According to the Department’s Civil Rights Data Collection (CRDC), during the 2013-14 school year students with disabilities were subjected to mechanical and physical restraint and seclusion at rates that far exceeded their non-disabled peers. The existence of this disparity raises a question as to whether school districts are imposing restraint or seclusion in discriminatory ways. In addition, OCR continues to observe legal violations in investigations of schools’ use of restraint and/or seclusion for students with disabilities.
What is restraint?
In general, OCR uses the following definitions for mechanical restraint and physical restraint. Mechanical restraint refers to the use of any device or equipment to restrict a student’s freedom of movement. The term does not include devices implemented by trained school personnel, or utilized by a student that has been prescribed by an appropriate medical or related services professional and are used for the specific and approved purposes for which such devices were designed, such as:
- Adaptive devices or mechanical supports used to achieve proper body position, balance, or alignment to allow greater freedom of mobility than would be possible without the use of such devices or mechanical supports;
- Vehicle safety restraints when used as intended during the transport of a student in a moving vehicle;
- Restraints for medical immobilization; or
- Orthopedically prescribed devices that permit a student to participate in activities without risk of harm.
Physical restraint refers to a personal restriction that immobilizes or reduces the ability of a student to move his or her torso, arms, legs, or head freely. The term physical restraint does not include a physical escort. Physical escort means a temporary touching or holding of the hand, wrist, arm, shoulder or back for the purpose of inducing a student who is acting out to walk to a safe location.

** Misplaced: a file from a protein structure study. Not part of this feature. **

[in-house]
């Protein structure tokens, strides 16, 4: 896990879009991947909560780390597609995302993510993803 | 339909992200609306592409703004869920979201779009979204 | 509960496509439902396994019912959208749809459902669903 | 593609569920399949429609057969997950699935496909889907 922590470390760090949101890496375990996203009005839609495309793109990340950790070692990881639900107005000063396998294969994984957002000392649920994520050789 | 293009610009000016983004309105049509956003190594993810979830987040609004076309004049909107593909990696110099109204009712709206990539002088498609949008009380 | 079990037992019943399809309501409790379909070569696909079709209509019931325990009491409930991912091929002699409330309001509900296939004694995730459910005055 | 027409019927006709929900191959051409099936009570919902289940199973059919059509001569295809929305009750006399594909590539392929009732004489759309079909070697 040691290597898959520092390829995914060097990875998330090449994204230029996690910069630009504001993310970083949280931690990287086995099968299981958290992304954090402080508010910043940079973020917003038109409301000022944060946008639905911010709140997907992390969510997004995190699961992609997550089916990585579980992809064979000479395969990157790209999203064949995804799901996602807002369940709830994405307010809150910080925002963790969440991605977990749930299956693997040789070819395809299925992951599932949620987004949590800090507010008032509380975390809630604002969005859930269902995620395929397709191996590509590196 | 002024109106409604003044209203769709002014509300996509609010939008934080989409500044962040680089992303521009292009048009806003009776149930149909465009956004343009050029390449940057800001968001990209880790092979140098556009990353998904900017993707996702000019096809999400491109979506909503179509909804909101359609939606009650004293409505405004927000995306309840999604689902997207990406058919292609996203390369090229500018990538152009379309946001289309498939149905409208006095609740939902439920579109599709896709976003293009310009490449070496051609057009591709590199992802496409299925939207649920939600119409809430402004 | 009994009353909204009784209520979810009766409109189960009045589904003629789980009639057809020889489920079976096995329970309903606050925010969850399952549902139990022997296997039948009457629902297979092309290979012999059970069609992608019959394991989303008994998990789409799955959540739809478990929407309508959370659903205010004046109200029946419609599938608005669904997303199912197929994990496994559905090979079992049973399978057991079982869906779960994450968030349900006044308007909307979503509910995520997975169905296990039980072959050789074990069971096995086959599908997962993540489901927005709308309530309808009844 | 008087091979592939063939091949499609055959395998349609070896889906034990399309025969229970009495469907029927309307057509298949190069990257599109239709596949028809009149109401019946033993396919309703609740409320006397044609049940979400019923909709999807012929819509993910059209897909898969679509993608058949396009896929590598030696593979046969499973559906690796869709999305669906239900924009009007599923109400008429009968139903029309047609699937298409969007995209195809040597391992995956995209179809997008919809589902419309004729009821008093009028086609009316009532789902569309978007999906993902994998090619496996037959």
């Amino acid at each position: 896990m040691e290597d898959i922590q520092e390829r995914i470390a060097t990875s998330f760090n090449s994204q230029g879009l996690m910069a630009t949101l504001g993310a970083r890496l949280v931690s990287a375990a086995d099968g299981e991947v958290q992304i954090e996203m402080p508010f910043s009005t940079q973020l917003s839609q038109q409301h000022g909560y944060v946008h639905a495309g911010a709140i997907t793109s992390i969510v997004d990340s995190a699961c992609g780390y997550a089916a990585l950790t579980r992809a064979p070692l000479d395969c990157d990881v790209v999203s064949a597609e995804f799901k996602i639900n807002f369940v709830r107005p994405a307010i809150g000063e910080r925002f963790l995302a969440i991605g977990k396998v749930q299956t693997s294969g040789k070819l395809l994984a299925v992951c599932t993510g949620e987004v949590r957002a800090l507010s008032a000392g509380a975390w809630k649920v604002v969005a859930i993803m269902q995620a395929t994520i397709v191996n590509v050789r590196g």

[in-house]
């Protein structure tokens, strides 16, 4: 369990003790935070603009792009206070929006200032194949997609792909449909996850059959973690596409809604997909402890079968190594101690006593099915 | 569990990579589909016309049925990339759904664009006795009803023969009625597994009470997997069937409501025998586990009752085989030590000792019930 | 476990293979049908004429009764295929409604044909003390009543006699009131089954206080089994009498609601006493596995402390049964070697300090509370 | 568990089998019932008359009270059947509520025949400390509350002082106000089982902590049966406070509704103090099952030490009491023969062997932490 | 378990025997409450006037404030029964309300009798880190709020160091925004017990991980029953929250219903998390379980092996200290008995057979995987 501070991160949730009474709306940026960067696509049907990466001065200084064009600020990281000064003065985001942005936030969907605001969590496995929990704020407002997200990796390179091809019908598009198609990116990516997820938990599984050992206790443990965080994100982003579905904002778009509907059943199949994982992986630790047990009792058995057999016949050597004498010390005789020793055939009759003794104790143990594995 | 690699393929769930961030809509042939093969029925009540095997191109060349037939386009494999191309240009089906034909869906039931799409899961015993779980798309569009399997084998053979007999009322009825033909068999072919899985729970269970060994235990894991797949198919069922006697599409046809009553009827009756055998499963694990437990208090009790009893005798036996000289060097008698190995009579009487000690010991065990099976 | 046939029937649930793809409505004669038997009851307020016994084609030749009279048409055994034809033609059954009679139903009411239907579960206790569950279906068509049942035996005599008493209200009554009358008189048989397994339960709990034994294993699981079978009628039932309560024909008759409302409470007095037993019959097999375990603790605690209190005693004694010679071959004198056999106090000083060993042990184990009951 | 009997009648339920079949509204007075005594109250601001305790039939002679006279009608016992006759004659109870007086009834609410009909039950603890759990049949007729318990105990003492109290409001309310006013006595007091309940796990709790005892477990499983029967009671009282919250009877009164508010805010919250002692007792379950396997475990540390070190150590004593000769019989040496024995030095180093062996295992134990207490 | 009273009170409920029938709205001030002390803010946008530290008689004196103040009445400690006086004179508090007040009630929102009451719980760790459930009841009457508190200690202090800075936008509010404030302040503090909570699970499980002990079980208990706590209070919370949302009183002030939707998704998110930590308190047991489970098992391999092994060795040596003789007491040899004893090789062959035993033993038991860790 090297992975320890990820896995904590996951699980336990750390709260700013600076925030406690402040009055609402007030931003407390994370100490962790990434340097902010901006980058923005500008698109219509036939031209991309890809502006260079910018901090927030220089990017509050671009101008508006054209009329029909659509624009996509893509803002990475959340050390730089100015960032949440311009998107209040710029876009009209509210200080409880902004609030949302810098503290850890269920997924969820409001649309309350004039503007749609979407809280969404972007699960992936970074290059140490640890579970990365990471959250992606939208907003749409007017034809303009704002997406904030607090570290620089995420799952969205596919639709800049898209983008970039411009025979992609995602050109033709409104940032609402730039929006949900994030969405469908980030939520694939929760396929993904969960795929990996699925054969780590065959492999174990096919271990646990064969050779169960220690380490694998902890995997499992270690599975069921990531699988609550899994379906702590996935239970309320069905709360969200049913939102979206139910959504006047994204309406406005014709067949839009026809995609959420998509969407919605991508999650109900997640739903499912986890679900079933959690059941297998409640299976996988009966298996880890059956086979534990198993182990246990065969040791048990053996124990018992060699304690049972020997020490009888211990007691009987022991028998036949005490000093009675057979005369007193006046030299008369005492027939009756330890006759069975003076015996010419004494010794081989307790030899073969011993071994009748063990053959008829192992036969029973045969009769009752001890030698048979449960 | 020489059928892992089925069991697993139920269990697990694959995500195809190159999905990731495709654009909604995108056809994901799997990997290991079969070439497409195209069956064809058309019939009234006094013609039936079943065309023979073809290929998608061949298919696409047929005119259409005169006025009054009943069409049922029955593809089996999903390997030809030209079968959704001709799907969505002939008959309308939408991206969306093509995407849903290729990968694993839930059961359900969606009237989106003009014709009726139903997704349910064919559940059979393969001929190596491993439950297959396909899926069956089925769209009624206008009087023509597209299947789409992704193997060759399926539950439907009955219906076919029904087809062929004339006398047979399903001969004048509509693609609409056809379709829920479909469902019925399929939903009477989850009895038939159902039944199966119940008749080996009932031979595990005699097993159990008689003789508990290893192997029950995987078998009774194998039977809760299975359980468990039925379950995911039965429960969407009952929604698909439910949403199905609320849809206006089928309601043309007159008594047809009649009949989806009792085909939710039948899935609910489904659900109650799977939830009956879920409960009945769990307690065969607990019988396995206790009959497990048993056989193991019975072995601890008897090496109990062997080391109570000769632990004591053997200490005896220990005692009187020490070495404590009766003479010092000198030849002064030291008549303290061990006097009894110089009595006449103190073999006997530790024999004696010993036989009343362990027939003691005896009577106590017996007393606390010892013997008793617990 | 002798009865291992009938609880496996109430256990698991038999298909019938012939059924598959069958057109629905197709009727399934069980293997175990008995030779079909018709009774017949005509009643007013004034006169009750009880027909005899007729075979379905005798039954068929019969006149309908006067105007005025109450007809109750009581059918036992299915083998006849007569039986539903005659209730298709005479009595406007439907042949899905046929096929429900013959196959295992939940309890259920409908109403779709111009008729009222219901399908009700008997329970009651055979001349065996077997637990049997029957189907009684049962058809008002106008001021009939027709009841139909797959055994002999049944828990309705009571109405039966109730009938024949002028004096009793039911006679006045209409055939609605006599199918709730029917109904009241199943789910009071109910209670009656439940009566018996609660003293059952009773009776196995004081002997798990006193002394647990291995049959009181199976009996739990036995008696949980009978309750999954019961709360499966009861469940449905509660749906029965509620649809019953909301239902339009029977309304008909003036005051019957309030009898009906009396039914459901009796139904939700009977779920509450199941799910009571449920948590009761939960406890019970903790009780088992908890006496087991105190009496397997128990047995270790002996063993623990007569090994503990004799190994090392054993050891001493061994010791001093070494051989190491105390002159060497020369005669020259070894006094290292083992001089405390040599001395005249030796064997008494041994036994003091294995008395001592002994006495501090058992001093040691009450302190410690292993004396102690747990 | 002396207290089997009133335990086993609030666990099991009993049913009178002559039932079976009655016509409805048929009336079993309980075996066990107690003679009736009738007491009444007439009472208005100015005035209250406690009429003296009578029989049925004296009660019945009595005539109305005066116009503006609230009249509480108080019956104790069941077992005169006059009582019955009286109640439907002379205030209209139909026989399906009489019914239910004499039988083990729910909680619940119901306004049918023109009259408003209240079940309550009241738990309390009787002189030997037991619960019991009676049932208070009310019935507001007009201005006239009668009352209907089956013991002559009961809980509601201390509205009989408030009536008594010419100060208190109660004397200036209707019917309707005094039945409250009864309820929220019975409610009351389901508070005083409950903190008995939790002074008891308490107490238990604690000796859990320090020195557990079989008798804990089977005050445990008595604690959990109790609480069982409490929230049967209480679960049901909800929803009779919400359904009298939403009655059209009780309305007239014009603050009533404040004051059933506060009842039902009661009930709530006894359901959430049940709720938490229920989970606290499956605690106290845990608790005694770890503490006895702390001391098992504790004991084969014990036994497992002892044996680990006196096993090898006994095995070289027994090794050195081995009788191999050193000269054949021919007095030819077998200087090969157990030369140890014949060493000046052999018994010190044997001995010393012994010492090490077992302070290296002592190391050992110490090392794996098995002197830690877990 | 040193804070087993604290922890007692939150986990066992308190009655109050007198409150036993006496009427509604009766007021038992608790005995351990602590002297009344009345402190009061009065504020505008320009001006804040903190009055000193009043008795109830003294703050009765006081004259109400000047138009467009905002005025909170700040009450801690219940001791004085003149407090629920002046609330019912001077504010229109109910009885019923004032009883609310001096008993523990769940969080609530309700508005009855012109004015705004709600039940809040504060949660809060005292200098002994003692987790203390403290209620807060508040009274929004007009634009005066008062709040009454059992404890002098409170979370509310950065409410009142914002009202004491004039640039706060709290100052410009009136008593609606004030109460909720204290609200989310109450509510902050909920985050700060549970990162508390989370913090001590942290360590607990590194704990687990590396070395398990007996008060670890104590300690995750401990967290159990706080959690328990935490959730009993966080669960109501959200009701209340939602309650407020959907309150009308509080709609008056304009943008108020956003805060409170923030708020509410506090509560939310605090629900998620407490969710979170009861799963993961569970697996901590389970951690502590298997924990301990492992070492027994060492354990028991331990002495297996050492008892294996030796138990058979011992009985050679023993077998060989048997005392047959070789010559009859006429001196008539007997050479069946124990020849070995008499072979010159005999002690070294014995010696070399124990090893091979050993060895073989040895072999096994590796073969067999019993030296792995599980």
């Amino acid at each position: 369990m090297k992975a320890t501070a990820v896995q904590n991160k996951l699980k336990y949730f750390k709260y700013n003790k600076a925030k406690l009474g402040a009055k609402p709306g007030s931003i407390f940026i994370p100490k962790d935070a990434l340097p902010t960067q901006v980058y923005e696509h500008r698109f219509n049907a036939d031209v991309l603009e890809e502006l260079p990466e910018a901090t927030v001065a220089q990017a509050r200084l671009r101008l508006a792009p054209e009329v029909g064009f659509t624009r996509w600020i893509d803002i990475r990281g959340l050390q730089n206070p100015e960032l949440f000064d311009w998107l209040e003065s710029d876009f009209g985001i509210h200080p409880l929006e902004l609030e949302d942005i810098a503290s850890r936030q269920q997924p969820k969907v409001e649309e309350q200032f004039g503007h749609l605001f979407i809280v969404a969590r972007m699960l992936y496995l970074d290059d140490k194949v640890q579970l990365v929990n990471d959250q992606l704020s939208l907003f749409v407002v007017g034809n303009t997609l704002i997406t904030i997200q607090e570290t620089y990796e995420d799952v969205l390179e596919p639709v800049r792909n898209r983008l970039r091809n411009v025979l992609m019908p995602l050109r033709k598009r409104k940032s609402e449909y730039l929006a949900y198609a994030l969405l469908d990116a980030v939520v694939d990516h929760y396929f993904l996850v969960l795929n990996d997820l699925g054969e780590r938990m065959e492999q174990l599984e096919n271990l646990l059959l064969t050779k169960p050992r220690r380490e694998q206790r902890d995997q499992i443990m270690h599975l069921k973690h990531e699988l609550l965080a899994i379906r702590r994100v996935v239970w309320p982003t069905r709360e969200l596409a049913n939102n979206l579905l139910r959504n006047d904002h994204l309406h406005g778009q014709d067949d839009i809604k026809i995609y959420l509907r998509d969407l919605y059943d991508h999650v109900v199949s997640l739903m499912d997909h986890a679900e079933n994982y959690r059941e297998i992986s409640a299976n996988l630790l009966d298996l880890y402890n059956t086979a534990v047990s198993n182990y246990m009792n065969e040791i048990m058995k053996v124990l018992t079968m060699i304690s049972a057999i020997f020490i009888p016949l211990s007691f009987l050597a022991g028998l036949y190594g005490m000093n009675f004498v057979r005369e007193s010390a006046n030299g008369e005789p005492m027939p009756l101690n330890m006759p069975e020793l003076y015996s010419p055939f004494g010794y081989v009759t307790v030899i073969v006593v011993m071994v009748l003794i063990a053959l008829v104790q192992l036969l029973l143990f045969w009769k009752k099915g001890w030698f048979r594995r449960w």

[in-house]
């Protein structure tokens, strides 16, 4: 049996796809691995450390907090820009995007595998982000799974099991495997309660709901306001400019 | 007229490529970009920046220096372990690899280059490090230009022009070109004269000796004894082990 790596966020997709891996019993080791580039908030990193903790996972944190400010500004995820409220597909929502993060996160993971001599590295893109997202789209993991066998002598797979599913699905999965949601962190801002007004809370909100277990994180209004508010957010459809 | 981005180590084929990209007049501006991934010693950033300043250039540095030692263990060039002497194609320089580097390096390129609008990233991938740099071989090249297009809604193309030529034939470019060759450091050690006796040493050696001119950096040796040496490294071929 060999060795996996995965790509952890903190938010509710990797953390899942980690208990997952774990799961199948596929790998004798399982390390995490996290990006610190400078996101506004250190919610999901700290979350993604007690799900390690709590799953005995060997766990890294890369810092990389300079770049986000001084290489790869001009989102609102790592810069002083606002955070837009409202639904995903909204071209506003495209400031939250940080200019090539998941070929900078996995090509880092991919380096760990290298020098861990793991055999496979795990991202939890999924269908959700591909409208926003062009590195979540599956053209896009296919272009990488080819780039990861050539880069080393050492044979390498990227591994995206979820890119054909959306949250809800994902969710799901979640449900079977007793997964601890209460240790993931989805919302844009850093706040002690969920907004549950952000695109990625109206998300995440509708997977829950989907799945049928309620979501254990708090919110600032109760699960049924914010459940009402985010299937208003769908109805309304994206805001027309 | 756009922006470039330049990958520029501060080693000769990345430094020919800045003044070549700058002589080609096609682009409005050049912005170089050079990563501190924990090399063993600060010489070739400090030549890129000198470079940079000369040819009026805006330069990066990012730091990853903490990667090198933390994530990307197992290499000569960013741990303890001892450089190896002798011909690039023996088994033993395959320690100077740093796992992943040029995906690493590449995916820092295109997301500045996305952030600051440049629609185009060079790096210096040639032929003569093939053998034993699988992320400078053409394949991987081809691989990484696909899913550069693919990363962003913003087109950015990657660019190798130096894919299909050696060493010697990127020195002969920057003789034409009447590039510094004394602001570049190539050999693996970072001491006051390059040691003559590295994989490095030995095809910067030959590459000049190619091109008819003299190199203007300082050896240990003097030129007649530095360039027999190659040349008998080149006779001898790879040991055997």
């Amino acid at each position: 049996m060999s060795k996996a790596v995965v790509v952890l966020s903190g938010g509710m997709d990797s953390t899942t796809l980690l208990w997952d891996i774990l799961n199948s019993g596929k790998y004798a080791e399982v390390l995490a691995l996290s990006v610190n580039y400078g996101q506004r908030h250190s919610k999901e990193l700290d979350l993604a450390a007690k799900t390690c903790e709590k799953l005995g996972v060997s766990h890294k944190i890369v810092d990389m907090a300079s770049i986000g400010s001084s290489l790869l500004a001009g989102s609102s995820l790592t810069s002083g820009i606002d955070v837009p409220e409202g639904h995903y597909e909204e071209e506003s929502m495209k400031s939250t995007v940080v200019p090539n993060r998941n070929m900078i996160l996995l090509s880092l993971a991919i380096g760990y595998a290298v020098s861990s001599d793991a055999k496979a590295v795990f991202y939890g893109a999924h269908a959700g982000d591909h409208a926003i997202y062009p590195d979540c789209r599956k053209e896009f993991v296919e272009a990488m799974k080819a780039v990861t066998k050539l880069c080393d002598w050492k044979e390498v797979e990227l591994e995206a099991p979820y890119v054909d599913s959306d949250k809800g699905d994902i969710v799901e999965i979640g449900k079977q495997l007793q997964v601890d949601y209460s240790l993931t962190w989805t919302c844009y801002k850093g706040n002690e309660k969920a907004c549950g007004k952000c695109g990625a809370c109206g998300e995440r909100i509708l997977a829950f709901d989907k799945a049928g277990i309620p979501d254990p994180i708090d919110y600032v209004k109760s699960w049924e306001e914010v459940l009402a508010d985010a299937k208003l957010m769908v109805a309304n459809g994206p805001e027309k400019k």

What is seclusion?
In general, OCR defines seclusion as the involuntary confinement of a student alone in a room or area from which the student is physically prevented from leaving. It involves the monitored separation of the student in a non-locked setting and is implemented for the purpose of calming; it does not include a timeout, which is a behavior management technique that is part of an approved program.
What does Federal law require school districts to do for students with disabilities?
Section 504 requires that students with disabilities receive a free appropriate public education (FAPE). The Section 504 regulation defines FAPE as the provision of regular or special education and related aids and services that are designed to meet the individual needs of students with disabilities as adequately as the needs of students without disabilities are met. A student’s behavioral challenges, such as those that lead to an emergency situation in which a school believes restraint or seclusion is a justified response, could be a sign that the student actually has a disability and needs special education or related aids and services in order to receive FAPE.